Russell Bean: The perils of genealogy

Betty BeanGrainger, Knox Scene

Upon learning that I was getting interested in genealogy, a friend warned me that I’d likely find it an unsettling experience: “If you are not expecting to find incestuous cousins, criminals, slaveowners and other kinds of rotten humans, you need to stay the hell off”

She’s not wrong about the perils of shaking the family tree, although I already knew that some of my ancestors were rascals. The tale of Russell Bean (the first white child born in Tennessee and youngest son of William and Lydia Russell Bean), pretty much proves her point and has turned out to be even worse than I’d thought. He was a bad actor who cut off a baby’s ears when he came home from a two-year trip to New Orleans and discovered his wife nursing a newborn infant. What could be worse than this story, which was the subject of a Heartland Series episode and is probably mostly true?

(And come on, Russell. You were just selling corn and hog meat and home-made guns and knives down in the Big Easy for two years? Who believes that?)

Russell, who was big, homicidal and handsome, was convicted of “inhuman cruelty,” branded on the palm of his hand and jailed for his crime. This didn’t appear to slow him down in the least – he bit out the brand, spat out the burnt hunk of palm flesh, broke out of jail and set about to kill the man who fathered the earless baby, a shopkeeper named Allen.

My favorite account of Russell’s rampage is from “Dropped Stitches in Tennessee History,” written in 1893 by John Allison, whose understated style – “sought a difficulty” is so much more elegant than “opened a can of whoop ass” –makes the facts clear:

“He … was allowed to remain at large, for the reason that the officers were afraid of him. His wife soon got a divorce from him; but he was determined to kill Allen, and it was known that on several occasions he had secretly watched for him. Failing to get a chance at Allen, who was really in hiding, Bean sought a difficulty with Allen’s brother, whom he assaulted and beat unmercifully…”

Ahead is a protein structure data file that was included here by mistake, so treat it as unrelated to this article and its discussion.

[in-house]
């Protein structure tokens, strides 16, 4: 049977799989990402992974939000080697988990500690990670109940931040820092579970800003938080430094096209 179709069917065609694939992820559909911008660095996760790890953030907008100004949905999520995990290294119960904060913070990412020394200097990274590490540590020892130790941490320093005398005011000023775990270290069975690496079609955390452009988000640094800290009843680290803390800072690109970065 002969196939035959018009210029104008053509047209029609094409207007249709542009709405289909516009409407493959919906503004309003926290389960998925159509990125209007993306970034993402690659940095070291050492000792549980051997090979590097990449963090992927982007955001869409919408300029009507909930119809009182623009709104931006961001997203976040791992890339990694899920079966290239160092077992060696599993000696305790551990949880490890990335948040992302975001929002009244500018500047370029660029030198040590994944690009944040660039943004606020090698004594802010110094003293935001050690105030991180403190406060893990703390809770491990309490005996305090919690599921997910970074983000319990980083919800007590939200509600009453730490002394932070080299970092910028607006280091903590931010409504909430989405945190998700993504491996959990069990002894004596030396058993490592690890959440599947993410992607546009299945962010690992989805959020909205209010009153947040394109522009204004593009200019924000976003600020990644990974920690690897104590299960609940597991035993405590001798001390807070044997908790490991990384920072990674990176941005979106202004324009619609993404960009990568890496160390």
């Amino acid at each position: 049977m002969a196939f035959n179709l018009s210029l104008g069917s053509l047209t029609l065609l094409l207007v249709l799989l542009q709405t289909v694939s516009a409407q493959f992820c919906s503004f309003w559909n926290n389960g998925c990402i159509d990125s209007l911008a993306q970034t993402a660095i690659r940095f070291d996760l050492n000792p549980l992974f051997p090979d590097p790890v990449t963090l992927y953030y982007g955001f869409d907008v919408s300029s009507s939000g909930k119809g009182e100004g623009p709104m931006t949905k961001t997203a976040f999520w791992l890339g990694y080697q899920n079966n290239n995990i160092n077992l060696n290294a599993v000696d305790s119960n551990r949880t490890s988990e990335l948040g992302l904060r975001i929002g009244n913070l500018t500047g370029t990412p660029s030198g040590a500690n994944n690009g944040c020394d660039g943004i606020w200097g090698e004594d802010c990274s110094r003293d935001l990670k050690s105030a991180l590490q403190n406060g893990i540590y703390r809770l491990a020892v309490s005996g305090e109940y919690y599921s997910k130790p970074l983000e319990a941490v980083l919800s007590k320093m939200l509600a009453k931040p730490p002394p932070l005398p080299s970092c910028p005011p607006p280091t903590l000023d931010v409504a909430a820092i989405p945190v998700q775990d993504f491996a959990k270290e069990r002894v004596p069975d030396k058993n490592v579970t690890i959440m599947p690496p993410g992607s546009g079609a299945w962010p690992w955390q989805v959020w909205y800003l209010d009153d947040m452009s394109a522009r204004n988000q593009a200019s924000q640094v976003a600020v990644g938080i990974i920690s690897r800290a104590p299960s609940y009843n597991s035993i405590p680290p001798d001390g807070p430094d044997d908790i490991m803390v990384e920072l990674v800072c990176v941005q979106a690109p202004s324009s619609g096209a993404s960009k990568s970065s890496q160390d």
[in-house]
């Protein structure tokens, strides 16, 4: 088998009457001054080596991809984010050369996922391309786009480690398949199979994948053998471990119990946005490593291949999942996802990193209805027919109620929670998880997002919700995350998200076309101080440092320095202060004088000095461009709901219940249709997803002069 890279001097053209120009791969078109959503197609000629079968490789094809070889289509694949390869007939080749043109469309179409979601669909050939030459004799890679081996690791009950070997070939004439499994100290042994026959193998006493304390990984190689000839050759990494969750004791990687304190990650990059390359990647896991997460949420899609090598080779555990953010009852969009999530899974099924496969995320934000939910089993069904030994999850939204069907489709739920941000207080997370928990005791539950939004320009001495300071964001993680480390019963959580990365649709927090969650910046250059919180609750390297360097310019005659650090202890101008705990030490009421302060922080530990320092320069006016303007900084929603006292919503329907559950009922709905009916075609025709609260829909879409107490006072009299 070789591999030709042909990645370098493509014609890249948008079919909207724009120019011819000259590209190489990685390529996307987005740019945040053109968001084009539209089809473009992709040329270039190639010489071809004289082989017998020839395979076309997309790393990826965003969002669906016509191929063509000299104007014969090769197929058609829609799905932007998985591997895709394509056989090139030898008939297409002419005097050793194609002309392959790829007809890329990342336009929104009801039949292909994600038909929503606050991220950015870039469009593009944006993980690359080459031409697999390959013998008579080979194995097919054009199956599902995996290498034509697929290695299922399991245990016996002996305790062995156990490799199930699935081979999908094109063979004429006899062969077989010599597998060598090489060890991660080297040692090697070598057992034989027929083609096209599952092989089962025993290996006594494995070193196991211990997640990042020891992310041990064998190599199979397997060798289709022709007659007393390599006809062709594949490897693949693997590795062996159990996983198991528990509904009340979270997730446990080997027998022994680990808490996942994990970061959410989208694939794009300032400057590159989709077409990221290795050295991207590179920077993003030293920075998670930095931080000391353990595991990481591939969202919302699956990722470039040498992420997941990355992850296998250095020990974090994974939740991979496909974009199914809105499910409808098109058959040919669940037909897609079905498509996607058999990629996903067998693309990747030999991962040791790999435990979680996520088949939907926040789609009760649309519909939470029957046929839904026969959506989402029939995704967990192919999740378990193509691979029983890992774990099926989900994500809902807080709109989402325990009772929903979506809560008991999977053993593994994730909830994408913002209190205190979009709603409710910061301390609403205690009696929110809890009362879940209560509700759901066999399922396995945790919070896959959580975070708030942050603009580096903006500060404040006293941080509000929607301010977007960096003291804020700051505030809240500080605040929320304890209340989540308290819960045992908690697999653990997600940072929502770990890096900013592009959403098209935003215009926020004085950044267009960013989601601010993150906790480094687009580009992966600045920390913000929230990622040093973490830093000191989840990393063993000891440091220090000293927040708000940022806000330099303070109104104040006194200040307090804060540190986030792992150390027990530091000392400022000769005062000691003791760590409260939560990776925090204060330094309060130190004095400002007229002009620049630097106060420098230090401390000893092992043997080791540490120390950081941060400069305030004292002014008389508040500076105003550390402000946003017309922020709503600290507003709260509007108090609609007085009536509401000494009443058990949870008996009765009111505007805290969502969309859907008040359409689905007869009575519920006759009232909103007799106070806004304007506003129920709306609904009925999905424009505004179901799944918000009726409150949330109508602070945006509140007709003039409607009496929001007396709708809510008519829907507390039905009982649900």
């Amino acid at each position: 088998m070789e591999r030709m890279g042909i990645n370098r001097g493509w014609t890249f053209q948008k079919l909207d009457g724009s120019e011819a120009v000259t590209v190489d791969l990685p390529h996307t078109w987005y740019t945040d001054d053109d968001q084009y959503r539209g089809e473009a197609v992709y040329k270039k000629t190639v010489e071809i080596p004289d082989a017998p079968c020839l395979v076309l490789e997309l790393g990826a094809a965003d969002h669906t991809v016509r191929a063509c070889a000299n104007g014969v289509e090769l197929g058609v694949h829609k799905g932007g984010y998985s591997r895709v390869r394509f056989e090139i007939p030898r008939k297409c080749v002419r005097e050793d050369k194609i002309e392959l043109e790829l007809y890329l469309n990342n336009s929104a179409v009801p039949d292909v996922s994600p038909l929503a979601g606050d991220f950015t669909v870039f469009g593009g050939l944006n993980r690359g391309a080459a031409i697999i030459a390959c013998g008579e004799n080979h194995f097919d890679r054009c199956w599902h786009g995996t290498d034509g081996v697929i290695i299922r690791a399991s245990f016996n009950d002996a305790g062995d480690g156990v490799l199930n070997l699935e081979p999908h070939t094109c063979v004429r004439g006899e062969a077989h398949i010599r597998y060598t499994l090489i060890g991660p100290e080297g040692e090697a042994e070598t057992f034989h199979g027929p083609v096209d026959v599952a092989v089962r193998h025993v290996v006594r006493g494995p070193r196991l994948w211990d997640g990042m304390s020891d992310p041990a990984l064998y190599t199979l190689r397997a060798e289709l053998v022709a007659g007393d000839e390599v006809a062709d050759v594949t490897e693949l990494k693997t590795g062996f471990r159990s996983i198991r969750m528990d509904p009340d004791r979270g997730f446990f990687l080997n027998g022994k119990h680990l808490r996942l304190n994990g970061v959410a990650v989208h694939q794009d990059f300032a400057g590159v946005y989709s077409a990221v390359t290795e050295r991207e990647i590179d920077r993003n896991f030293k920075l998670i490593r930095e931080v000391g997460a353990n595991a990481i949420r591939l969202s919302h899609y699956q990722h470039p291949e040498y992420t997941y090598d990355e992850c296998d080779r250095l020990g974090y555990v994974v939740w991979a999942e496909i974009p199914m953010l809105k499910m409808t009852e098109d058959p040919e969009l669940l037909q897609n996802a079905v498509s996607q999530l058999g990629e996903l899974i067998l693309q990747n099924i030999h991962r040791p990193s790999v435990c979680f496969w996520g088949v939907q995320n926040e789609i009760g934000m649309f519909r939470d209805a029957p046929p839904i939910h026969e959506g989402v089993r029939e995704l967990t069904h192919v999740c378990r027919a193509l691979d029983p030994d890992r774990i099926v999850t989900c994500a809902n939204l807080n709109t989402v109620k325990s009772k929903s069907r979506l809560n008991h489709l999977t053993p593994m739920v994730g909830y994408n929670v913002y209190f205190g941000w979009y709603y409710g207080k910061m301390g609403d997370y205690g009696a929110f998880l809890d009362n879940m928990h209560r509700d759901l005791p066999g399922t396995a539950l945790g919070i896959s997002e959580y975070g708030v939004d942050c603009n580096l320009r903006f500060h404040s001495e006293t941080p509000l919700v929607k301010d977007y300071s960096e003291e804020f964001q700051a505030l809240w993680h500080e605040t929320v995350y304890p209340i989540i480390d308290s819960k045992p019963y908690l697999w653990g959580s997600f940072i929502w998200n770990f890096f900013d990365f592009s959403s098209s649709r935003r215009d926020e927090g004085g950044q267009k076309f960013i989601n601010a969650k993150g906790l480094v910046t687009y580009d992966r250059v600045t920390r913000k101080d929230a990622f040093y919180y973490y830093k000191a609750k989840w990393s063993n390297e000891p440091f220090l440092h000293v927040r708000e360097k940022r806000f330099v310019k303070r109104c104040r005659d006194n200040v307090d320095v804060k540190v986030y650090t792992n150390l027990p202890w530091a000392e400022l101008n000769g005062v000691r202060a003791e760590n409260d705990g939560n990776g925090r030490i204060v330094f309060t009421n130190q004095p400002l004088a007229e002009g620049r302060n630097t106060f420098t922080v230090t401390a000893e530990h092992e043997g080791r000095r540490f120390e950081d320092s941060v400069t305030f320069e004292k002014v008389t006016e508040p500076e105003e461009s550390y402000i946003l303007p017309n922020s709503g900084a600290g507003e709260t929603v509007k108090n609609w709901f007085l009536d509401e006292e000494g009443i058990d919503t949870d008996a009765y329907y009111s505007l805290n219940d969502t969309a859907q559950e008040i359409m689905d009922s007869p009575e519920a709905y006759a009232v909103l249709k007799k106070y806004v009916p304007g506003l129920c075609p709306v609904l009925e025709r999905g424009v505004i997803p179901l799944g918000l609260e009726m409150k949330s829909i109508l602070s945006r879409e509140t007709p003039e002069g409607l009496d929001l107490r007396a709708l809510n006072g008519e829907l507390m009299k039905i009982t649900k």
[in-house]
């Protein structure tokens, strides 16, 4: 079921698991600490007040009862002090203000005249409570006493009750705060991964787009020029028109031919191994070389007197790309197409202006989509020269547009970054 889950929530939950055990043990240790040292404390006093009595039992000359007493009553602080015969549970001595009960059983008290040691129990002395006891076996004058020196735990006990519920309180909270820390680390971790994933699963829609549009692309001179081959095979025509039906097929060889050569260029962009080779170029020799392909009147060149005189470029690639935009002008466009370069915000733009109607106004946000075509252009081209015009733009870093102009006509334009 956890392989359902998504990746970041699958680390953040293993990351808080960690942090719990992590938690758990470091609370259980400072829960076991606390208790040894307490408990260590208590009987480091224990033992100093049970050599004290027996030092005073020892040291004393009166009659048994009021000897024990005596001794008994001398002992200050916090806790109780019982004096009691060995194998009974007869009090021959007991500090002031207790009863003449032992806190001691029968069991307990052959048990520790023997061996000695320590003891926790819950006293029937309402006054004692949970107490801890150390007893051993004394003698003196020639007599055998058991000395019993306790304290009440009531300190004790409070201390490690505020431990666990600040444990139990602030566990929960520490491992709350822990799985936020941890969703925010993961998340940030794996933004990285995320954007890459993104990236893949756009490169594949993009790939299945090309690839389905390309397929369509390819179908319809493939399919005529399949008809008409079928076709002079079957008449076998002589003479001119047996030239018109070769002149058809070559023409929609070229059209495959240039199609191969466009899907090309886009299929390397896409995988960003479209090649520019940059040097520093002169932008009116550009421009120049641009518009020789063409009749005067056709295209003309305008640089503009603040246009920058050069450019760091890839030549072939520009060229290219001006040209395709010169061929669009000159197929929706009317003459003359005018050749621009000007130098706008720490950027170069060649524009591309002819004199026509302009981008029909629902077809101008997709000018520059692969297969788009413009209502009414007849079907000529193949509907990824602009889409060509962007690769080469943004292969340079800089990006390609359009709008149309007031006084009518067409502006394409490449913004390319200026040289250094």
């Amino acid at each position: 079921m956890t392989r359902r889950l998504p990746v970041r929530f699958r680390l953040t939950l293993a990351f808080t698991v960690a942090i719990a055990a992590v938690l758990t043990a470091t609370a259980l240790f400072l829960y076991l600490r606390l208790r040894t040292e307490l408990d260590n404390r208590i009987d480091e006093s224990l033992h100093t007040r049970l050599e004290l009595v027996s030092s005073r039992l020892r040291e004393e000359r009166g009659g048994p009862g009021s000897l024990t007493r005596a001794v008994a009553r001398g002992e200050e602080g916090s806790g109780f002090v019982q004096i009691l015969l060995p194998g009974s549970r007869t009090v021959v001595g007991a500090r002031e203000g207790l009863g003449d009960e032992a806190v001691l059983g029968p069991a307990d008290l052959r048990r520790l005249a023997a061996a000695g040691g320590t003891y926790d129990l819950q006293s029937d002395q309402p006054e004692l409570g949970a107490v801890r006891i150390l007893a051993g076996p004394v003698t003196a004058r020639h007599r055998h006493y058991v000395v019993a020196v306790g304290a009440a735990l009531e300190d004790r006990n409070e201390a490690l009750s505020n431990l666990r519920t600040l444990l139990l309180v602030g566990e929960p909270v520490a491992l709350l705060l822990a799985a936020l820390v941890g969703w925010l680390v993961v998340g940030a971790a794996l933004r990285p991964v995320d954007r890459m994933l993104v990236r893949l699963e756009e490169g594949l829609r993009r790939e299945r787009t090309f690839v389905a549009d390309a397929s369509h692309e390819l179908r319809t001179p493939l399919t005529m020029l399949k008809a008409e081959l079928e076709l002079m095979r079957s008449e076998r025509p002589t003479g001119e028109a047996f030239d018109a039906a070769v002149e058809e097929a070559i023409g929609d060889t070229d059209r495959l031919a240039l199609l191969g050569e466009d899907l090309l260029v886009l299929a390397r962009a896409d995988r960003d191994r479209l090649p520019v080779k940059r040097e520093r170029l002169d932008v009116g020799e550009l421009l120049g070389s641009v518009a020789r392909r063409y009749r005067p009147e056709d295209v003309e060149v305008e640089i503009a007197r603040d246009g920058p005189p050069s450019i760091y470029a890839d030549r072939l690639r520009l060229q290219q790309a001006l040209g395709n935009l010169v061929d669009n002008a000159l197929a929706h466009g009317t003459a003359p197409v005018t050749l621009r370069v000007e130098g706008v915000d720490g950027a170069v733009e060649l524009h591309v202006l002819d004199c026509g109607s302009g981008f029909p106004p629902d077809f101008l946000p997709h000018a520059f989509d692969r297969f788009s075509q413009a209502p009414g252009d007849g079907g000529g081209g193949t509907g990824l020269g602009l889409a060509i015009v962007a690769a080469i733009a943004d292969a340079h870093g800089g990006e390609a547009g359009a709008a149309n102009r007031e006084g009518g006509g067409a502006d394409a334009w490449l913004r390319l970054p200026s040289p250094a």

The next day, the sheriff found Russell sitting in his front yard with a cache of weapons, daring the lawman to come get him. But the sheriff, being a prudent man, postponed the confrontation until the arrival of Judge Andrew Jackson, who was scheduled to hold court in Jonesborough a few days later. Upon being apprised of the situation, Allison quotes Old Hickory (who was probably still Young Hickory at this time) thusly:

“Summon every man in the court house, and bring Bean in here dead or alive,” whereupon the sheriff, with a grim humor which does him infinite credit, responded, “Then I summon your honor first!” Jackson at once left the bench, exclaiming, “By the Eternal. I’ll bring him!”

So, Jackson proceeded to the Bean house and ordered the First White Child to surrender or prepare to meet his Maker. And Russell, who was a fool but not an idiot, complied, and was taken before the bar of justice and sentenced to pay a big fine, which was not really a problem, since the family had become financially prosperous by this time. Although the incident has been widely written about, over the years, the fact that the baby died of its injuries has been buried deep enough not to cast its sorry reflection on legends of the wild frontier. That’s how history gets told.

Betty Bean writes a Thursday opinion column for

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